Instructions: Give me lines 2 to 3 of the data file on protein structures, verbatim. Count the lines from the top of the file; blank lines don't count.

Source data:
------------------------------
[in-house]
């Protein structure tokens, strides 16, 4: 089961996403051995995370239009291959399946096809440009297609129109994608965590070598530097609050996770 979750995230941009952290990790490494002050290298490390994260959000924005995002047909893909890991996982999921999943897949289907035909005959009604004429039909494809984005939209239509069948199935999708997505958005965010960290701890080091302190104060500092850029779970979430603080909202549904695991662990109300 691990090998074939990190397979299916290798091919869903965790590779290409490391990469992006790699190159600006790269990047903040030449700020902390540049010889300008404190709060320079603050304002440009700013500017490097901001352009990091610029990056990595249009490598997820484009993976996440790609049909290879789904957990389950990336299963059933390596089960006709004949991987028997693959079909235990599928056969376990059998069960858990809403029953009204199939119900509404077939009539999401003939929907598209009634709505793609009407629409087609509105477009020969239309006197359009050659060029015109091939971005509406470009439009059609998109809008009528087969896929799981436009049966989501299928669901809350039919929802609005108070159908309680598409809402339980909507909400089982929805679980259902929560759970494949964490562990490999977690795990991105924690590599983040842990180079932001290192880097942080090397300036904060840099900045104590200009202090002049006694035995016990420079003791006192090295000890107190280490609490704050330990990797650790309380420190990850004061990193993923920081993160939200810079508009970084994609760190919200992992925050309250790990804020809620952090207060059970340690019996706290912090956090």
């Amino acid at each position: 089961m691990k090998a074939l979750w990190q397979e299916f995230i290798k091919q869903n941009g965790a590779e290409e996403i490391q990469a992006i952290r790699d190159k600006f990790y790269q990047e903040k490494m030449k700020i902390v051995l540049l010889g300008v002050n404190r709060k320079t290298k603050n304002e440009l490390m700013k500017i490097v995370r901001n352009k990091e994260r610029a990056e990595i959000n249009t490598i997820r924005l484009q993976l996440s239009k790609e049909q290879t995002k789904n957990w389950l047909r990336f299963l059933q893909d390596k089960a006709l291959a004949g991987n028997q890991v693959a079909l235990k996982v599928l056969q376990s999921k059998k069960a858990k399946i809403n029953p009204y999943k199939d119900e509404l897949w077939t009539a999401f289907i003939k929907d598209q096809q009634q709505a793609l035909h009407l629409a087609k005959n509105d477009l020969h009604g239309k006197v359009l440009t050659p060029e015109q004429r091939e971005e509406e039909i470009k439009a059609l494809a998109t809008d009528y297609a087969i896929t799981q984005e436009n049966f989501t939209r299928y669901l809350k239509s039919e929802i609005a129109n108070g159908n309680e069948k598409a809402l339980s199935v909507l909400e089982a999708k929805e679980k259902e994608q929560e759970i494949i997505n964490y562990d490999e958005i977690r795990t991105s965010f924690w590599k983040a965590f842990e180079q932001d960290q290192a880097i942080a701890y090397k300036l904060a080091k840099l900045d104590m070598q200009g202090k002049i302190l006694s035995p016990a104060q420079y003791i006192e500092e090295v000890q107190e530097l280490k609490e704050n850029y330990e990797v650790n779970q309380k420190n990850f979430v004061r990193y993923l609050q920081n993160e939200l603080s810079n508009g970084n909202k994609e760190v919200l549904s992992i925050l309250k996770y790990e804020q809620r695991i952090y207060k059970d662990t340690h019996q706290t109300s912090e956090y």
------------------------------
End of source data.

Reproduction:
């Protein structure tokens, strides 16, 4: 089961996403051995995370239009291959399946096809440009297609129109994608965590070598530097609050996770 979750995230941009952290990790490494002050290298490390994260959000924005995002047909893909890991996982999921999943897949289907035909005959009604004429039909494809984005939209239509069948199935999708997505958005965010960290701890080091302190104060500092850029779970979430603080909202549904695991662990109300 691990090998074939990190397979299916290798091919869903965790590779290409490391990469992006790699190159600006790269990047903040030449700020902390540049010889300008404190709060320079603050304002440009700013500017490097901001352009990091610029990056990595249009490598997820484009993976996440790609049909290879789904957990389950990336299963059933390596089960006709004949991987028997693959079909235990599928056969376990059998069960858990809403029953009204199939119900509404077939009539999401003939929907598209009634709505793609009407629409087609509105477009020969239309006197359009050659060029015109091939971005509406470009439009059609998109809008009528087969896929799981436009049966989501299928669901809350039919929802609005108070159908309680598409809402339980909507909400089982929805679980259902929560759970494949964490562990490999977690795990991105924690590599983040842990180079932001290192880097942080090397300036904060840099900045104590200009202090002049006694035995016990420079003791006192090295000890107190280490609490704050330990990797650790309380420190990850004061990193993923920081993160939200810079508009970084994609760190919200992992925050309250790990804020809620952090207060059970340690019996706290912090956090």
């Amino acid at each position: 089961m691990k090998a074939l979750w990190q397979e299916f995230i290798k091919q869903n941009g965790a590779e290409e996403i490391q990469a992006i952290r790699d190159k600006f990790y790269q990047e903040k490494m030449k700020i902390v051995l540049l010889g300008v002050n404190r709060k320079t290298k603050n304002e440009l490390m700013k500017i490097v995370r901001n352009k990091e994260r610029a990056e990595i959000n249009t490598i997820r924005l484009q993976l996440s239009k790609e049909q290879t995002k789904n957990w389950l047909r990336f299963l059933q893909d390596k089960a006709l291959a004949g991987n028997q890991v693959a079909l235990k996982v599928l056969q376990s999921k059998k069960a858990k399946i809403n029953p009204y999943k199939d119900e509404l897949w077939t009539a999401f289907i003939k929907d598209q096809q009634q709505a793609l035909h009407l629409a087609k005959n509105d477009l020969h009604g239309k006197v359009l440009t050659p060029e015109q004429r091939e971005e509406e039909i470009k439009a059609l494809a998109t809008d009528y297609a087969i896929t799981q984005e436009n049966f989501t939209r299928y669901l809350k239509s039919e929802i609005a129109n108070g159908n309680e069948k598409a809402l339980s199935v909507l909400e089982a999708k929805e679980k259902e994608q929560e759970i494949i997505n964490y562990d490999e958005i977690r795990t991105s965010f924690w590599k983040a965590f842990e180079q932001d960290q290192a880097i942080a701890y090397k300036l904060a080091k840099l900045d104590m070598q200009g202090k002049i302190l006694s035995p016990a104060q420079y003791i006192e500092e090295v000890q107190e530097l280490k609490e704050n850029y330990e990797v650790n779970q309380k420190n990850f979430v004061r990193y993923l609050q920081n993160e939200l603080s810079n508009g970084n909202k994609e760190v919200l549904s992992i925050l309250k996770y790990e804020q809620r695991i952090y207060k059970d662990t340690h019996q706290t109300s912090e956090y």